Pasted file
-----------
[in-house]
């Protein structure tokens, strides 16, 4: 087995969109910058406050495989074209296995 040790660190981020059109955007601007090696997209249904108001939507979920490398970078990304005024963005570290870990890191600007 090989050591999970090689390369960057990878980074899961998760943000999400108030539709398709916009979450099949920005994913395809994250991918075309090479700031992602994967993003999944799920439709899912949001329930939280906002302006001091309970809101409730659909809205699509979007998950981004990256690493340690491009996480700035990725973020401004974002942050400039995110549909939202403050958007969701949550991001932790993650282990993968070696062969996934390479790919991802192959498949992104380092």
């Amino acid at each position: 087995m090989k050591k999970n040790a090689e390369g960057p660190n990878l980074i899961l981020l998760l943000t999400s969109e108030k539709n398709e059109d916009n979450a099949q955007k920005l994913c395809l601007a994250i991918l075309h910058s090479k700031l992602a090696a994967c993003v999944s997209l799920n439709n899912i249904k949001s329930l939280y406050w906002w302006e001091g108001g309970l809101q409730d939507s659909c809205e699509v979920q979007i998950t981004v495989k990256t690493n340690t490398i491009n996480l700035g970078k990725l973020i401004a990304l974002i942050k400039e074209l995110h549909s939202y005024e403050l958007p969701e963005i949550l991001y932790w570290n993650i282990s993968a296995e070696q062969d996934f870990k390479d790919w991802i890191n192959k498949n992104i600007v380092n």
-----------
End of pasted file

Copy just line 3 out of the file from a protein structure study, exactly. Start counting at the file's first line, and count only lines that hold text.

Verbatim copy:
């Amino acid at each position: 087995m090989k050591k999970n040790a090689e390369g960057p660190n990878l980074i899961l981020l998760l943000t999400s969109e108030k539709n398709e059109d916009n979450a099949q955007k920005l994913c395809l601007a994250i991918l075309h910058s090479k700031l992602a090696a994967c993003v999944s997209l799920n439709n899912i249904k949001s329930l939280y406050w906002w302006e001091g108001g309970l809101q409730d939507s659909c809205e699509v979920q979007i998950t981004v495989k990256t690493n340690t490398i491009n996480l700035g970078k990725l973020i401004a990304l974002i942050k400039e074209l995110h549909s939202y005024e403050l958007p969701e963005i949550l991001y932790w570290n993650i282990s993968a296995e070696q062969d996934f870990k390479d790919w991802i890191n192959k498949n992104i600007v380092n």